The Meat-Eaters' anodyne picture of the world depicted cattle grazing placidly on green pastures.  This had become fantasy long before the end.  The truth was that sentient creatures - not only cattle, but sheep, pigs and fowls - were no longer animals but mere meat-production units, destined to make the journey into the greedy stomachs of the West as quickly and cheaply as possible.

To keep these meat-production units healthy in their short lives, they were stuffed with penicillin.  So antibiotics became increasingly ineffectual in the task of curing an increasingly sick population.  Their meat-gorging habits accelerated the rate of illness.

So the Meat-Eaters, as dedicatedly as the Undead in their different way, set the stage for global disaster.

What finally tipped the balance?  The threat posed by the incursions of the Undead had caused the rural populations of Europe to withdraw to increasingly policed cities.  In the neglected forests and woods, wild boar multiplied.  Their numbers were estimated at two to three million in France, Germany, and Poland alone.  Cases of CSF - Classical Swine Fever - were frequent, and spread to domesticated pigs.  A stage of thought had been reached whereby it seemed indecent that any animal should roam unchecked in the wilds.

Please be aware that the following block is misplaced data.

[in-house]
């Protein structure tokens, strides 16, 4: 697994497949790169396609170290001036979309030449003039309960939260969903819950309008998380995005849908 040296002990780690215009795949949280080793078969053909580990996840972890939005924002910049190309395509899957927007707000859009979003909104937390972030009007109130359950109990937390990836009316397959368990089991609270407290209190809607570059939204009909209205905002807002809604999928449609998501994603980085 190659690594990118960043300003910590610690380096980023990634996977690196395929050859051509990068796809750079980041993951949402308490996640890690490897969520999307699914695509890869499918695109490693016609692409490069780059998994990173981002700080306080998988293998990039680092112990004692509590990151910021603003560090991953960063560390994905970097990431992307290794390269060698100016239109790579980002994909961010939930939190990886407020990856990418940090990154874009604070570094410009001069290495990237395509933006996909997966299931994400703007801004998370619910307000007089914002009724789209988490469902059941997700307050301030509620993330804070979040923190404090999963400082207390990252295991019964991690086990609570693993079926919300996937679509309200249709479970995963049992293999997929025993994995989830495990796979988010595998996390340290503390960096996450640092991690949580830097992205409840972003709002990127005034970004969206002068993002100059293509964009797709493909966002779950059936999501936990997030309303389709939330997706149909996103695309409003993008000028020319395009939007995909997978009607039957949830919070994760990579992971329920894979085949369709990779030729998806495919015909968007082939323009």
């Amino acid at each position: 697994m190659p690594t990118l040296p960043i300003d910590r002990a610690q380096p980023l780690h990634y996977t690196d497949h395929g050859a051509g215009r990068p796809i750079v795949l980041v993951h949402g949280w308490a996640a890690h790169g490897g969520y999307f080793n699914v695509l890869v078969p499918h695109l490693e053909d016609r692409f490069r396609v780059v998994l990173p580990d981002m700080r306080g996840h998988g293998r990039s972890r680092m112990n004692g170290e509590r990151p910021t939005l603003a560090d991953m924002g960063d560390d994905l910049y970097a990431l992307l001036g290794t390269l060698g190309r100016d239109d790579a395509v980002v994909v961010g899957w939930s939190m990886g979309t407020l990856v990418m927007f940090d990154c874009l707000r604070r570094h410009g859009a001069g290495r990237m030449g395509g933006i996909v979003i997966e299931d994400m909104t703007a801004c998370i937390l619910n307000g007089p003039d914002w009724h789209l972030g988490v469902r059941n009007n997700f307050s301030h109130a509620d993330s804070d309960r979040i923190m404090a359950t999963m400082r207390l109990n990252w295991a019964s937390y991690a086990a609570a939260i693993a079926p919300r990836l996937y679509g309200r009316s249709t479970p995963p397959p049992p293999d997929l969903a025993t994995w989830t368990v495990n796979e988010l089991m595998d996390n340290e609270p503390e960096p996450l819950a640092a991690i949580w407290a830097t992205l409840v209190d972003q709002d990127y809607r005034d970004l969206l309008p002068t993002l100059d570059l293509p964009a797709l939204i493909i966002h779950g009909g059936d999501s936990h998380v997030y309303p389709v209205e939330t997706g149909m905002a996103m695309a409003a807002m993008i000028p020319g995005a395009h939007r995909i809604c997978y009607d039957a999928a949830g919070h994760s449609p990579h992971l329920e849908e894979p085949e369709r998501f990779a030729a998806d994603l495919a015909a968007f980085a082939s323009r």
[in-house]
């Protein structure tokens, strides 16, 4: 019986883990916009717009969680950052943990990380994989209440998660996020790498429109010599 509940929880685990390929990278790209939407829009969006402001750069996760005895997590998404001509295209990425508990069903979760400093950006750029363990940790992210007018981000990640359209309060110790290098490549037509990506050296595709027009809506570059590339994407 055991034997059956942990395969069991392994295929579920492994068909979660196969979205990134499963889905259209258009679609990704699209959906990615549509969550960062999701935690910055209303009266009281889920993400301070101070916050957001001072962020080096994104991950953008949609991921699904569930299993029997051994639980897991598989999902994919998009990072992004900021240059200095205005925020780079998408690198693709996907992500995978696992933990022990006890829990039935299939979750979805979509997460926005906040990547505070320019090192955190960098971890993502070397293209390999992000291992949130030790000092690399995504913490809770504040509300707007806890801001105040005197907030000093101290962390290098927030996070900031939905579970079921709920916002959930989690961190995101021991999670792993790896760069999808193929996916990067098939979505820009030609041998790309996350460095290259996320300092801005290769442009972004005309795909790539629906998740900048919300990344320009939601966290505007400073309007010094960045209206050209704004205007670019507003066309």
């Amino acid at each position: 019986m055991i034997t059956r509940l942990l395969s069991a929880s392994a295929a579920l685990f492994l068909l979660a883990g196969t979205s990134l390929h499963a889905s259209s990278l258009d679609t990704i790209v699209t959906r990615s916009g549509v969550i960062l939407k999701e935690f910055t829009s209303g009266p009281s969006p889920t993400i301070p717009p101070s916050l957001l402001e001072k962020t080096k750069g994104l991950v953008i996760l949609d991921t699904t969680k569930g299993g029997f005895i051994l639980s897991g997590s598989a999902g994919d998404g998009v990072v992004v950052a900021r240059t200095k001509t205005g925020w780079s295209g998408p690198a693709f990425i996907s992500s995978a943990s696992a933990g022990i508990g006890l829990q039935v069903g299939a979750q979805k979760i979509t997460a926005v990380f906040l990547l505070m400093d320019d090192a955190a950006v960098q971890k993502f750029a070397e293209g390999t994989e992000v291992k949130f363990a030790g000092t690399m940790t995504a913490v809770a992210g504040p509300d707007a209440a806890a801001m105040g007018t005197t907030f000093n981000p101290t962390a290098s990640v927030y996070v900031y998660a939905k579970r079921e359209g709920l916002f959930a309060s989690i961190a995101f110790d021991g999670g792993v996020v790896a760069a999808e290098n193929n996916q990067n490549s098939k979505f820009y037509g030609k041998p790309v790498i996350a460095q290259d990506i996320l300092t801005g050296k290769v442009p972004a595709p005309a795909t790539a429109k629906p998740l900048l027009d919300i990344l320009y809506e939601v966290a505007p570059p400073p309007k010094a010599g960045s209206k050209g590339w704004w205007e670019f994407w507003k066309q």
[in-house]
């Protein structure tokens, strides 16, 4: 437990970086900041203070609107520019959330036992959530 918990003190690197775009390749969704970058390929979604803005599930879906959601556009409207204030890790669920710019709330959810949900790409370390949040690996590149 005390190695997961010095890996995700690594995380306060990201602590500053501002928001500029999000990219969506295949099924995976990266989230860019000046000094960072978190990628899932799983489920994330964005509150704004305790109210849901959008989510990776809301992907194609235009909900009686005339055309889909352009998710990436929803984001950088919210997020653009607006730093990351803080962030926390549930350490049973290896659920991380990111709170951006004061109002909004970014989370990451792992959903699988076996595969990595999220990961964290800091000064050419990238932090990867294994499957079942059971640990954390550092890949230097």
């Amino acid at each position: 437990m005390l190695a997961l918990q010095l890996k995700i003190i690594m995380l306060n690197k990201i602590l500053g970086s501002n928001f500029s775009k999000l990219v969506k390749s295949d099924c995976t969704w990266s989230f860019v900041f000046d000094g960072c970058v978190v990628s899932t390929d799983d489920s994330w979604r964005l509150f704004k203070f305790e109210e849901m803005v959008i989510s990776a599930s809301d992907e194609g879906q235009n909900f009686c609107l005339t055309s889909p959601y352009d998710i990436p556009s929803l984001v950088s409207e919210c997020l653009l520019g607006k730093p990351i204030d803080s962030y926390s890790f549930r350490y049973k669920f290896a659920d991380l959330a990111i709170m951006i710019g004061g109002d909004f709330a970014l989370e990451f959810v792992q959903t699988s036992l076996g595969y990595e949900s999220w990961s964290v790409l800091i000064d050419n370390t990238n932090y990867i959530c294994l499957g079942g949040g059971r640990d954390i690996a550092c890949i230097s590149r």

The German and French governments took it upon themselves to develop a genetically controlled virus which was unleashed on wild herds as, a century earlier, myxomatosis had been spread among rabbit populations.  Biotech-shy neighbouring governments protested, to no avail.

Wild boar died in their thousands and hundreds of thousands.  Their dead bodies lay in forests, copses and fields.  The virus mutated and infected sheep.  And from sheep a trans-specific variant spread to human beings.

Not since the Black Death had such devastation befallen the human race.  Their dogs and cats, as well as their livestock, died with them.  Their over-populated cities made ideal breeding grounds.

The Third World had its moment of triumph before it too was hit.  Amongst the undernourished populations, CSF spread rapidly.

The world economy collapsed, crumbling like an old man without teeth.

Such survivors as there were had to make do in a different world.  It was an even harsher world than the one preceding it.  But one thing was certain: all men were now perforce vegetarians.  Their cattle had been wiped out.

Coriander Avorry had been a vegetarian all along.

So who was responsible for his death?  The Meat-Eaters, busy trying to re-establish the old order?  Or the Undead, busy trying to destroy the remnants of Western civilisation?

The world was too chaotic for the crime to be solved.

One thing was certain, as his weeping daughter declared.  Avorry was dead.

So were the cows.

Meat Makes You Ill.  It Has Made the Whole Planet Ill.

Source: Supertoys Last All Summer Long and Other Stories of Future Time